Should Blind, Deaf Experience be Required for School’s Superintendent?

According to a draft job description for Iowa’s schools for the deaf and blind, the superintendent doesn’t necessarily have to have experience teaching blind and deaf students. They don’t even have to have had any formal dealings with blind and deaf students. What’s the reason why the Iowa Board of Regents and the 16-person search committee, which includes educators, parents and administrators, decided not to include experience as a requirement?

It is a widely-established fact that a lot of parents and guardians of blind and deaf children prefer their kids attend a regular public school. A lot of school districts offer programs for blind/visually impaired or deaf and hard of hearing children. Many students in those programs attend the regular class and are pulled aside for either one-on-one teaching or with a group of students to learn things such as braille or ASL. Many people see this method as more prosperous for the student’s long-term educational achievement. These students will most likely want to follow their peers and stride to attend college.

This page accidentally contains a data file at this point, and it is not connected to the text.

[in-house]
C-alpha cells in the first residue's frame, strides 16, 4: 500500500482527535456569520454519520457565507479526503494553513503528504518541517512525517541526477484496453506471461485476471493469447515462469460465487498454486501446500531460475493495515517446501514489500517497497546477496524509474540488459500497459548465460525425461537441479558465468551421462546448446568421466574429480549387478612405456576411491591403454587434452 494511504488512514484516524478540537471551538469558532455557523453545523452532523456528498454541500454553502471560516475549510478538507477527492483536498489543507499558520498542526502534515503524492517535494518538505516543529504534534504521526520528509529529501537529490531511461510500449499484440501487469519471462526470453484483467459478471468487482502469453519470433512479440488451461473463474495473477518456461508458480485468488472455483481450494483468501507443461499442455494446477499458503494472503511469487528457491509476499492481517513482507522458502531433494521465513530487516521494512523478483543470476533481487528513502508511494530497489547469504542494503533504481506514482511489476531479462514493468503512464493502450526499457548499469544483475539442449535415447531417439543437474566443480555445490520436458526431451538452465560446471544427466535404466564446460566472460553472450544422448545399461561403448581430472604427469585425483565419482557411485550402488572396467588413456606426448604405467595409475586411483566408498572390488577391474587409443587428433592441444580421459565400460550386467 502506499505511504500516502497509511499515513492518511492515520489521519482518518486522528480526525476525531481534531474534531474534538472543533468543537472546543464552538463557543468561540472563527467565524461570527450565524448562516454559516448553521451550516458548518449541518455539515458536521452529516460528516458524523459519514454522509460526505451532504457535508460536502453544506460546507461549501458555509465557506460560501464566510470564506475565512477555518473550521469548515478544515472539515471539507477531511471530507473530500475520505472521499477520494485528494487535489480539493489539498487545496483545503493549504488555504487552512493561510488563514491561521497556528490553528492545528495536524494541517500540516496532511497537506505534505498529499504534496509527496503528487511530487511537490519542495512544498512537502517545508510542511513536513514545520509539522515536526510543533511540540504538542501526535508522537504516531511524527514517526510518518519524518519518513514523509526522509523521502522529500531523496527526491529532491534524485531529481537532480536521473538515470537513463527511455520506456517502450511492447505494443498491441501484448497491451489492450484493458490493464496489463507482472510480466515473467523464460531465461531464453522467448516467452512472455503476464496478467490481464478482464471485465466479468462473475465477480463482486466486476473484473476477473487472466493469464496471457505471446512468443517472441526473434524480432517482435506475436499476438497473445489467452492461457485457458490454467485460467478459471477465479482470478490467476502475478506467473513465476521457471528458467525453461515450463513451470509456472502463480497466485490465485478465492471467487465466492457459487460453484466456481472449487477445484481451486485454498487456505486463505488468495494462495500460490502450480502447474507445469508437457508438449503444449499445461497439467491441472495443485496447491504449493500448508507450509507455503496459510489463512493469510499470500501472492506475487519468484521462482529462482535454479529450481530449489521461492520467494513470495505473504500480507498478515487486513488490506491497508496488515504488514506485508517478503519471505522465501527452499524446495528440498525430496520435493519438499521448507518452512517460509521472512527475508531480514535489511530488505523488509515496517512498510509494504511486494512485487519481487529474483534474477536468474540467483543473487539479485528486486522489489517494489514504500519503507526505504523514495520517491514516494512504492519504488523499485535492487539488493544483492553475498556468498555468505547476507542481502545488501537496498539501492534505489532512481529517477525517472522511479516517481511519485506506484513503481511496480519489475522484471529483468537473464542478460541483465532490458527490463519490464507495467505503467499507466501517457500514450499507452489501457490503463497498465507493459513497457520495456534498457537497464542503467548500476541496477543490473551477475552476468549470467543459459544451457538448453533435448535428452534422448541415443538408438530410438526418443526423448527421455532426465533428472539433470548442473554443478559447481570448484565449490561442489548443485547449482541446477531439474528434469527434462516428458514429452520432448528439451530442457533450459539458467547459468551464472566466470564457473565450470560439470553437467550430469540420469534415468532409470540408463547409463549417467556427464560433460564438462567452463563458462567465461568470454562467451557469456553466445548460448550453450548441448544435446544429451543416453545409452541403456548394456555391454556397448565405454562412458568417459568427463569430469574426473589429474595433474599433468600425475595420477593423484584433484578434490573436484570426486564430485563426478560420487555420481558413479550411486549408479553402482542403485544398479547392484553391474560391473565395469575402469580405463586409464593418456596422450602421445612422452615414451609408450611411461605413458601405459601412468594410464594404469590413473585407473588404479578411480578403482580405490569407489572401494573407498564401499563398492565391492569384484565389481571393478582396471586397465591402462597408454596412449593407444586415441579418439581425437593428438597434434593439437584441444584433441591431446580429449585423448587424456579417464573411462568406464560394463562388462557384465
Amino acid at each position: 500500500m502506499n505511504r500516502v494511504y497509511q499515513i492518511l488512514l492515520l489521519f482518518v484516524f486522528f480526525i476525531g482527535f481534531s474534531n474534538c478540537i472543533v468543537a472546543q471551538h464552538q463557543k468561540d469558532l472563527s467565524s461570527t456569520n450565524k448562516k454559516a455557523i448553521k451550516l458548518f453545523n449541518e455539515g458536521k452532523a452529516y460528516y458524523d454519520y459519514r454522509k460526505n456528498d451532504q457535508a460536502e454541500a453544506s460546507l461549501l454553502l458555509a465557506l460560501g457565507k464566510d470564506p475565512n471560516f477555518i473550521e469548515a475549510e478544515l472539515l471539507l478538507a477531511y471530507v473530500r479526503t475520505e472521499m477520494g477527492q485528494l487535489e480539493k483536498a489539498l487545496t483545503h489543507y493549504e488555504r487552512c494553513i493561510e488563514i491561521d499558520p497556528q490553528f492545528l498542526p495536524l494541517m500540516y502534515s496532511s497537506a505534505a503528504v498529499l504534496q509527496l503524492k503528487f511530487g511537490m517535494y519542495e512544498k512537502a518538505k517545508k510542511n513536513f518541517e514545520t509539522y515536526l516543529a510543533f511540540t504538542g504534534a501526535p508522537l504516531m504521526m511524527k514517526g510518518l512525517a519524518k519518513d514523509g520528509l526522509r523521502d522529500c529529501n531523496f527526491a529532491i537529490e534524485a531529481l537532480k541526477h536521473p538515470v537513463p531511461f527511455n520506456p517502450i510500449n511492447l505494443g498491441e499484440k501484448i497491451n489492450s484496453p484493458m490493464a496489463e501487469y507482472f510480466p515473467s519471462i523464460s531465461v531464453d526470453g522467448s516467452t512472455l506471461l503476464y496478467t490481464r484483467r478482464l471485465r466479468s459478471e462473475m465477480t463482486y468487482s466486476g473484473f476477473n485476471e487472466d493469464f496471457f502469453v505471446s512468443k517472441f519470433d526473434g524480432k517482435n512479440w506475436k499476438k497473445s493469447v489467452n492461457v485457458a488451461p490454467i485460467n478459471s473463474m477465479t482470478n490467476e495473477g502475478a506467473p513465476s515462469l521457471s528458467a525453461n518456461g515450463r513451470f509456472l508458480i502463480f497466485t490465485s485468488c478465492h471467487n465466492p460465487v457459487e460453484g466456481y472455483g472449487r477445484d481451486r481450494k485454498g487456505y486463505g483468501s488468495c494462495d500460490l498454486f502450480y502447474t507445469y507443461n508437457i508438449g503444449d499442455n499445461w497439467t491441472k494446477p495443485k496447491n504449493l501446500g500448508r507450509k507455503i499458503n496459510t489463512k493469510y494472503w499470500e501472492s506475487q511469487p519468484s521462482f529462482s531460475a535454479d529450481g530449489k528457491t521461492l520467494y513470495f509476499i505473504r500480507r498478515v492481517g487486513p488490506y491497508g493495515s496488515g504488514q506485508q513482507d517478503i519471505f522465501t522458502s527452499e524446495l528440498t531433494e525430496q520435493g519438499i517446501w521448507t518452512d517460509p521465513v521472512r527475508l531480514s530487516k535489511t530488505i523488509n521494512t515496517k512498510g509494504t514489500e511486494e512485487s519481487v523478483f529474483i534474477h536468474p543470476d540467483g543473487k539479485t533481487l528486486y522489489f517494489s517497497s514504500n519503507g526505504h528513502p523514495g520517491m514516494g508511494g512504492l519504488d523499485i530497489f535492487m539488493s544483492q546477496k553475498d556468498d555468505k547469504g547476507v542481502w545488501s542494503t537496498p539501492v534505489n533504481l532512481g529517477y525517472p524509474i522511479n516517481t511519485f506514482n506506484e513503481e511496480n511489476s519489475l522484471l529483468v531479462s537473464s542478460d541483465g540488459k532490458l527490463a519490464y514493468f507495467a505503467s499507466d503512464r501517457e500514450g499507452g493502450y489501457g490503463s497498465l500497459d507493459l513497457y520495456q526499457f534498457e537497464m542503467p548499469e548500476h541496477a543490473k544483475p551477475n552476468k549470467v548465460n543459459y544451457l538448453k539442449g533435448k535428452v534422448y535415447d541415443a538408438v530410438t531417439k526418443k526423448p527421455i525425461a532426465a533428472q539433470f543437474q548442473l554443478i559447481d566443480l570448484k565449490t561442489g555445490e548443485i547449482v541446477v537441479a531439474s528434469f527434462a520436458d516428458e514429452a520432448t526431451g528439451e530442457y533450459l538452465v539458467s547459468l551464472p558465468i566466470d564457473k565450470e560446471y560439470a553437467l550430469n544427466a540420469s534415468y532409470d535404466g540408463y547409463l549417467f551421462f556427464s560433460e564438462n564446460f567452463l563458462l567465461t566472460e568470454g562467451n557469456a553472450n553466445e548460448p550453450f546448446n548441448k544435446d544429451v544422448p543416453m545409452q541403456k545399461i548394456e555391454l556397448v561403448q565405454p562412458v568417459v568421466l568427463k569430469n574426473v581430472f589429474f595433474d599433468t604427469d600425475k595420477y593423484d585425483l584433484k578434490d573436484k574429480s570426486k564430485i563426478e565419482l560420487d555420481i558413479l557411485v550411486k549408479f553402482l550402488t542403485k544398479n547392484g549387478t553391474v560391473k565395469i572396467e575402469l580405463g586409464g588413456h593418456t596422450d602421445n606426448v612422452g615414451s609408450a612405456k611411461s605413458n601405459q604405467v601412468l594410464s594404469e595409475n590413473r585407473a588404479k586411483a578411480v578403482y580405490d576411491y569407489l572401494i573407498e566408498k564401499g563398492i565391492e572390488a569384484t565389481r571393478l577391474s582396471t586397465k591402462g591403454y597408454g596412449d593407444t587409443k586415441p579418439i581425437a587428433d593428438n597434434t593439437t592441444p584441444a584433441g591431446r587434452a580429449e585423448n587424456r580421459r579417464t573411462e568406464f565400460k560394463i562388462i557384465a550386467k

A lot of people see a school for the blind or deaf as one that will provide the student with everything they need academically, but socially are keeping them away from the real world. Could it be possible that Iowa’s schools for the deaf and blind are thinking about this as well? Although the students at the schools of the blind and deaf will be surrounded by their peers, maybe it will take a superintendent who has experience with running a regular public school-and not necessarily dealing with students who are blind and deaf- to shake things up. Is it possible that the school board wants to see a shift in the students’ prospective? Can someone from the outside implement that? Could someone who knows how to motivate students to stride higher do that for students in the school for the blind and deaf?

It’s not clear if the lack of mentioning experience that is currently on the job posting’s draft version will make it to the final copy, but what is clear is that the school board left it out for a reason. There has been no public comment on this, but there will, over the next few months, be much talk about it.

To read the article, click here.

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